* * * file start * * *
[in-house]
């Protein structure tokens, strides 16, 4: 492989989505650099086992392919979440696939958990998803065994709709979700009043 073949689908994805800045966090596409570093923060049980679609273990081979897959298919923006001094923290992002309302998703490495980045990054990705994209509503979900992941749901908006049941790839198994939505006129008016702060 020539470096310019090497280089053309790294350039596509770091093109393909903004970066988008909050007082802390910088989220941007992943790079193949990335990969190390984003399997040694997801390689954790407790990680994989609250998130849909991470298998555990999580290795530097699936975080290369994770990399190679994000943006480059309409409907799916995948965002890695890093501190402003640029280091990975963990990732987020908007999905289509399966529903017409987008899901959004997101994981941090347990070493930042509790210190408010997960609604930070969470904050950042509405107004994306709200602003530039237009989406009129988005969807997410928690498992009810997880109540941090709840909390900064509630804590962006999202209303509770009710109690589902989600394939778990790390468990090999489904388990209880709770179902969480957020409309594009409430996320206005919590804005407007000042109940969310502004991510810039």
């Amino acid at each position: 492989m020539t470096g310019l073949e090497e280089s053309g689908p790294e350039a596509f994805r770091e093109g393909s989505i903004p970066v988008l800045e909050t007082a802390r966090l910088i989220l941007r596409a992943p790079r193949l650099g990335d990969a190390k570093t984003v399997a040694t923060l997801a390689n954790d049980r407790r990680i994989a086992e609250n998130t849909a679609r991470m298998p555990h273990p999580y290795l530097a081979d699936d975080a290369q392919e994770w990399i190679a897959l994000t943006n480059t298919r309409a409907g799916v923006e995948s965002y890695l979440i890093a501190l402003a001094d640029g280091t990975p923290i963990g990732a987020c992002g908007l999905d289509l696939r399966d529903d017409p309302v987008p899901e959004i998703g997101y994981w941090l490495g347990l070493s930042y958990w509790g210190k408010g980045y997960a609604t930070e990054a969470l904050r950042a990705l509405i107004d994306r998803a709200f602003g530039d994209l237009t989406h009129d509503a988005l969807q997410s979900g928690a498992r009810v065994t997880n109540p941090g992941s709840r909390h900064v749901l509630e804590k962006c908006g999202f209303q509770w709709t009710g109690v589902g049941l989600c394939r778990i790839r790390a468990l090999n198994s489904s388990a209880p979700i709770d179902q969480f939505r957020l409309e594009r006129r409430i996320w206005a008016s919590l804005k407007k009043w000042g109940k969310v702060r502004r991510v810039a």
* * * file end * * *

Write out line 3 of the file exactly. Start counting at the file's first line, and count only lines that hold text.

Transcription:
């Amino acid at each position: 492989m020539t470096g310019l073949e090497e280089s053309g689908p790294e350039a596509f994805r770091e093109g393909s989505i903004p970066v988008l800045e909050t007082a802390r966090l910088i989220l941007r596409a992943p790079r193949l650099g990335d990969a190390k570093t984003v399997a040694t923060l997801a390689n954790d049980r407790r990680i994989a086992e609250n998130t849909a679609r991470m298998p555990h273990p999580y290795l530097a081979d699936d975080a290369q392919e994770w990399i190679a897959l994000t943006n480059t298919r309409a409907g799916v923006e995948s965002y890695l979440i890093a501190l402003a001094d640029g280091t990975p923290i963990g990732a987020c992002g908007l999905d289509l696939r399966d529903d017409p309302v987008p899901e959004i998703g997101y994981w941090l490495g347990l070493s930042y958990w509790g210190k408010g980045y997960a609604t930070e990054a969470l904050r950042a990705l509405i107004d994306r998803a709200f602003g530039d994209l237009t989406h009129d509503a988005l969807q997410s979900g928690a498992r009810v065994t997880n109540p941090g992941s709840r909390h900064v749901l509630e804590k962006c908006g999202f209303q509770w709709t009710g109690v589902g049941l989600c394939r778990i790839r790390a468990l090999n198994s489904s388990a209880p979700i709770d179902q969480f939505r957020l409309e594009r006129r409430i996320w206005a008016s919590l804005k407007k009043w000042g109940k969310v702060r502004r991510v810039a």